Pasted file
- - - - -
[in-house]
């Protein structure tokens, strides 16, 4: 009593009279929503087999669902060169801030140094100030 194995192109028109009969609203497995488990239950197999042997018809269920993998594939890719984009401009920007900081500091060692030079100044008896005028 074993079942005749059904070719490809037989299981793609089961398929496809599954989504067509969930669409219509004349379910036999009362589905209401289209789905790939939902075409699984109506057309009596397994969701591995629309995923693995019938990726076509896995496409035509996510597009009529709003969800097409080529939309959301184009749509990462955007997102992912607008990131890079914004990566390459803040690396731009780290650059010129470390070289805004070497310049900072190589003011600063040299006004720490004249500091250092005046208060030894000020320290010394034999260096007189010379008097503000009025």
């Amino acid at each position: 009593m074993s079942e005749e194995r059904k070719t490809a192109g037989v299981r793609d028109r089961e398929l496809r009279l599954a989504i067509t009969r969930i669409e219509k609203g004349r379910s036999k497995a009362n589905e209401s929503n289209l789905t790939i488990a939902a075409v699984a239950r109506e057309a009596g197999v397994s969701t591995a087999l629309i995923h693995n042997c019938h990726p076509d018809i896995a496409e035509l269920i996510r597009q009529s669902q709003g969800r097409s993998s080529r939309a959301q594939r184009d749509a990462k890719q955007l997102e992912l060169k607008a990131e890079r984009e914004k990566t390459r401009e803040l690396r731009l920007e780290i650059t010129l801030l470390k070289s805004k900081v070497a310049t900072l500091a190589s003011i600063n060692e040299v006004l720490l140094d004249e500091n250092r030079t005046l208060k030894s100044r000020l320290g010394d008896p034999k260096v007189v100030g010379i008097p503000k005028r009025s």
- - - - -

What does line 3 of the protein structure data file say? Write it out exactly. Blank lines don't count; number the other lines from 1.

């Amino acid at each position: 009593m074993s079942e005749e194995r059904k070719t490809a192109g037989v299981r793609d028109r089961e398929l496809r009279l599954a989504i067509t009969r969930i669409e219509k609203g004349r379910s036999k497995a009362n589905e209401s929503n289209l789905t790939i488990a939902a075409v699984a239950r109506e057309a009596g197999v397994s969701t591995a087999l629309i995923h693995n042997c019938h990726p076509d018809i896995a496409e035509l269920i996510r597009q009529s669902q709003g969800r097409s993998s080529r939309a959301q594939r184009d749509a990462k890719q955007l997102e992912l060169k607008a990131e890079r984009e914004k990566t390459r401009e803040l690396r731009l920007e780290i650059t010129l801030l470390k070289s805004k900081v070497a310049t900072l500091a190589s003011i600063n060692e040299v006004l720490l140094d004249e500091n250092r030079t005046l208060k030894s100044r000020l320290g010394d008896p034999k260096v007189v100030g010379i008097p503000k005028r009025s």